The Weekly Ignition: November 4 2013



We’re into November now, gang. The NHL’s into the second month of its schedule, most of the minor league teams have played a couple weeks and conference play has begun for college teams. Things are getting real now.


The Calgary Flames played three times in the past week. All three games were against Original Six teams. All three games were pretty entertaining. They came away with two points, although the team played well enough to win all three games.

On Wednesday, the Flames lost 4-2 to the Toronto Maple Leafs. Karri Ramo started in goal and the Flames out-shot the Leafs by a wide margin, but just couldn’t capitalize on their chances. Matt Stajan and David Jones scored. [Post-Game]

On Friday, the Flames lost 4-3 to the Detroit Red Wings. Again, the team out-shot their opponent, but they were undone by some soft goals given up by Joey MacDonald. Chris Butler, Sean Monahan and Curtis Glencross scored, but the Flames just couldn’t tie things up late. [Post-Game]

And the week closed out with the beginning of a four-game road trip in Chicago. With Reto Berra making his NHL debut, the Flames beat the Blackhawks 3-2 in overtime. Mike Cammalleri, Curtis Glencross and Kris Russell (with the OT winner) scored. [Post-Game]

In terms of roster moves, the Flames recalled Berra and defenseman Chad Billins from the Heat this week and assigned MacDonald to the AHL. Lee Stempniak and Chris Breen were also put on injured reserve, although they’re eligible to be activated whenever they’re fully cleared for action based on their retroactive injury dates.



In addition to three Flames games, there was a lot of hockey played this week all around the organization.

The Abbotsford Heat went out east this week for three games. They ended up doing pretty well, beating the Utica Comets on Wednesday in overtime and Friday in regulation. They ended their sweep with a shootout win in Hamilton on Saturday. Markus Granlund scored twice, Max Reinhart scored twice, Blair Jones had four points (including three goals) and Corban Knight also had four points. Joni Ortio earned the win in all three games.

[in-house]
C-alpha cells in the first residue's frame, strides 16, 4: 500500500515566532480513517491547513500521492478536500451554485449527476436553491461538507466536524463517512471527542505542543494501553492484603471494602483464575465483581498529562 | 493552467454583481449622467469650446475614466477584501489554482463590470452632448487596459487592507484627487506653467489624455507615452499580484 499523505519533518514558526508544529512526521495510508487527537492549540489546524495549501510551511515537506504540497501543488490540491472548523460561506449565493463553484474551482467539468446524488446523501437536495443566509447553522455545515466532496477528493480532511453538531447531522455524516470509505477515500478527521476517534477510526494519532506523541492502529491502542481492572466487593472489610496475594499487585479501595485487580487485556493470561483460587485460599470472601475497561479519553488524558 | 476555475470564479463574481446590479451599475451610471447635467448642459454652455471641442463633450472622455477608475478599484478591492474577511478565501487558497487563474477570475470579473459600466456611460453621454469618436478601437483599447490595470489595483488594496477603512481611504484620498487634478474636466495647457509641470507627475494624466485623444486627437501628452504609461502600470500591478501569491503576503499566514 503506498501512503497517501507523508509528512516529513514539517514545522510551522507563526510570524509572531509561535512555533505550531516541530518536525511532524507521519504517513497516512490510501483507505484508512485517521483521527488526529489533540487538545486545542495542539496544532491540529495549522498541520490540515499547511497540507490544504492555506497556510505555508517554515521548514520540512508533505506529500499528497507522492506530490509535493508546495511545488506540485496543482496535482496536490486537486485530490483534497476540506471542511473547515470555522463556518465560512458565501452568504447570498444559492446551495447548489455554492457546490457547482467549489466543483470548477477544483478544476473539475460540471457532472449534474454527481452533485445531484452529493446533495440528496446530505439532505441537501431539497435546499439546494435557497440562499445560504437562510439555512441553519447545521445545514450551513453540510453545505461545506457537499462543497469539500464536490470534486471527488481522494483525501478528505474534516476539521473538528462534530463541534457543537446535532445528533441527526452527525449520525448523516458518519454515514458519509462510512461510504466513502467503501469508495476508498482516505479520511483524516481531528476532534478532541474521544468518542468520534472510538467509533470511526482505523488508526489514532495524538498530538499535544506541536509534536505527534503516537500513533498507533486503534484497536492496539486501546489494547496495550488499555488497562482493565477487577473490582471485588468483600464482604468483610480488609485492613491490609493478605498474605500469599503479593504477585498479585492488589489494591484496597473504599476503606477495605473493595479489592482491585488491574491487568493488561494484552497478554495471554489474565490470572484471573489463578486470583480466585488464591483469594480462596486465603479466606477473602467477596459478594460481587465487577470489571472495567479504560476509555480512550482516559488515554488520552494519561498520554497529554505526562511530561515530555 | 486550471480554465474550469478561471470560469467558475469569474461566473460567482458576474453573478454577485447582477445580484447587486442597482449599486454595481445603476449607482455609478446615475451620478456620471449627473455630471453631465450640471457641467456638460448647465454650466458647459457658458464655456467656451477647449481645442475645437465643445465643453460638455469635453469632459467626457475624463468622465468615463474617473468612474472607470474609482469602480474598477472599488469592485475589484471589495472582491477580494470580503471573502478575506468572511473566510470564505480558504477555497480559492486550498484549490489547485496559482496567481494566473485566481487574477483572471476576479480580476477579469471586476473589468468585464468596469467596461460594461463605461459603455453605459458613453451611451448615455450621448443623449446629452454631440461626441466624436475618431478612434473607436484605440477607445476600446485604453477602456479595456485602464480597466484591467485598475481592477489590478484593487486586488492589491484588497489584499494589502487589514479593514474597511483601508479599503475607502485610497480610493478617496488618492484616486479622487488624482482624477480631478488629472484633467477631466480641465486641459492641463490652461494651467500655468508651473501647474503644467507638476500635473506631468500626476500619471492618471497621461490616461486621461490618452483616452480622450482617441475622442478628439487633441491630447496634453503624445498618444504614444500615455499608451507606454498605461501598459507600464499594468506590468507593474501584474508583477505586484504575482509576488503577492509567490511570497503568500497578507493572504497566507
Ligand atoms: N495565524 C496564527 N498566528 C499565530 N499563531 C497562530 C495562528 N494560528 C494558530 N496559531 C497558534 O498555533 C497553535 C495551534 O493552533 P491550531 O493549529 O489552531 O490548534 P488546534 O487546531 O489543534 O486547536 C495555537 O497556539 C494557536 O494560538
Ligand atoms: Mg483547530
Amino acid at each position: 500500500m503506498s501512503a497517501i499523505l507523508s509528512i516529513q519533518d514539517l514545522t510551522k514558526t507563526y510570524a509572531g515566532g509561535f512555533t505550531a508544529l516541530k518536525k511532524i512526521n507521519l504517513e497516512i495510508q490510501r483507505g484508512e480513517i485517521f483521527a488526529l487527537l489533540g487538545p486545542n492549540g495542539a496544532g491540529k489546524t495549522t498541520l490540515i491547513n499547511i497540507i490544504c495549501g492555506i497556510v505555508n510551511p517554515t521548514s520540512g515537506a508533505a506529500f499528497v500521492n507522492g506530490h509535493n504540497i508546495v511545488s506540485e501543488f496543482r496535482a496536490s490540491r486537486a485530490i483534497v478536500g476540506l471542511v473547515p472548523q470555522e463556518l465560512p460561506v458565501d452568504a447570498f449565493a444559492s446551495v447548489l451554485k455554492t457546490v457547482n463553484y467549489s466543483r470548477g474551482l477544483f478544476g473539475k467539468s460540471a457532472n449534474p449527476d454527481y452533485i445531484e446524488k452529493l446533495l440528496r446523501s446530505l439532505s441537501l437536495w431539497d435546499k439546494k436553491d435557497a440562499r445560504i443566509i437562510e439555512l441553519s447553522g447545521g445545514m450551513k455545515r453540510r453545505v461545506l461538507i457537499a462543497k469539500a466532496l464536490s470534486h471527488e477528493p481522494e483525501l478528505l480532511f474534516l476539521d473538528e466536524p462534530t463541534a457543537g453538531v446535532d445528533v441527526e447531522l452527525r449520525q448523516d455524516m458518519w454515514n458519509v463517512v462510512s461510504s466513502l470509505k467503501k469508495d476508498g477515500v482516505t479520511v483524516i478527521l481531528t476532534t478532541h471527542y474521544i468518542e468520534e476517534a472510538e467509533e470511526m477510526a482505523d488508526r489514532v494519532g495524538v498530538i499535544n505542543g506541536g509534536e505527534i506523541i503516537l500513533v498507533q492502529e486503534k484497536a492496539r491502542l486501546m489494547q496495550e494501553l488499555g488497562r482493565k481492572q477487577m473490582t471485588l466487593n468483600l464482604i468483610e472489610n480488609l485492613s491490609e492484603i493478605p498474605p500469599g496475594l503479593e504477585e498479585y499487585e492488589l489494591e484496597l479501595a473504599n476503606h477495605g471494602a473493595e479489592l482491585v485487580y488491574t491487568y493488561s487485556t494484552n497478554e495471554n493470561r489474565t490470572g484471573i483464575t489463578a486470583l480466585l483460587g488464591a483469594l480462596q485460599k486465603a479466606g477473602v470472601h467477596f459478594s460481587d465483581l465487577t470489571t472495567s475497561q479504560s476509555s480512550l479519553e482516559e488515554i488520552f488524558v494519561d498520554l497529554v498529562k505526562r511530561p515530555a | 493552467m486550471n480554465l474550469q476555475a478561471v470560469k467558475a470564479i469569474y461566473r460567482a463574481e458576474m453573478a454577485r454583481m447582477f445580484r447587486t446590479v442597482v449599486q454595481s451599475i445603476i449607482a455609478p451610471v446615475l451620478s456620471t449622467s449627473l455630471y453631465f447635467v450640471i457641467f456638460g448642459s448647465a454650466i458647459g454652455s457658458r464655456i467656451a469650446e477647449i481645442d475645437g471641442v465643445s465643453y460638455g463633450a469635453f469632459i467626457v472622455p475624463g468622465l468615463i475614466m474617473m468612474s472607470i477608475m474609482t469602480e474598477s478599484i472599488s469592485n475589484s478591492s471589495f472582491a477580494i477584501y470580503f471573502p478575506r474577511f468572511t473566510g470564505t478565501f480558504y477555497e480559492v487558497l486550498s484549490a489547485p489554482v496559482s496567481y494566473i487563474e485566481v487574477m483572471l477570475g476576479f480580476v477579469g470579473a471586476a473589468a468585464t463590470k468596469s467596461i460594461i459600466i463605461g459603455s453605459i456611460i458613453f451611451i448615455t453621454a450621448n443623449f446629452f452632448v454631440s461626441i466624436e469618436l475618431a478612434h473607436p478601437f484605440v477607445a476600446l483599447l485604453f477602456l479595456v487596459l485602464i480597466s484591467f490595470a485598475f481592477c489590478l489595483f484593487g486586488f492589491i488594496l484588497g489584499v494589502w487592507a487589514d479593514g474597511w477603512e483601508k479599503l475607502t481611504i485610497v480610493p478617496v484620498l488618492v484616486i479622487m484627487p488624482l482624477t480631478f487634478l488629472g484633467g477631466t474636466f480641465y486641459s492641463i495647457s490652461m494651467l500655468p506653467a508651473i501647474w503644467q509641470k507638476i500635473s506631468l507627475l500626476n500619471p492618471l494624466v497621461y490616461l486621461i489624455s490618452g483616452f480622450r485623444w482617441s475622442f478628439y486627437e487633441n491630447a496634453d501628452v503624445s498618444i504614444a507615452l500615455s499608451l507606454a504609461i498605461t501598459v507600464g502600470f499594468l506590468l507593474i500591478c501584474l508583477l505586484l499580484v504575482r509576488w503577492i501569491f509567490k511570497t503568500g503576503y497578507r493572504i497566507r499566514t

Up in Anchorage, Laurent Brossoit had an excellent weekend for the Alaska Aces. He spent Friday on the bench as the Aces beat the Bakersfield Condors 6-3. Then he shut out the Condors on Saturday night. And then again on Sunday. The Aces are off to a 7-1-0 start and have won seven straight since their opening-night loss to the San Francisco Bulls.

I know I usually have three or four Three Stars, but this week five guys had great performances. Boston College’s Johnny Gaudreau had three goals and Bill Arnold had three assists. Gatineau forward Emile Poirier had two goals and an assist. Swift Current’s Coda Gordon had one goal and four assists. Vancouver’s Brett Kulak had one goal and three assists.

In short: it was a good week for Flames hockey.


The Flames continue their midwest trek, visiting Minnesota on Tuesday, St. Louis on Thursday and Colorado on Friday. After that, they have a few days off at home before playing San Jose next Tuesday.

The Heat head home for four games this week. The San Antonio Rampage visit on Tuesday and Wednesday, followed by the Toronto Marlies on Saturday and Sunday. Up in Alaska, the Aces head south to Boise this week for three games against the Idaho Steelheads (on Wednesday, Friday and Saturday).

Elsewhere, Providence College has a home-and-home with Merrimack, Boston College plays Boston University and Army, Yale plays Princeton and Quinnipac and there’s the usual buffet of major-junior games.

Oh, and if anyone’s curious about Coda Gordon, Swift Current visits the Saddledome next Friday (November 15) to play the Calgary Hitmen. I have it on good authority that tickets are available.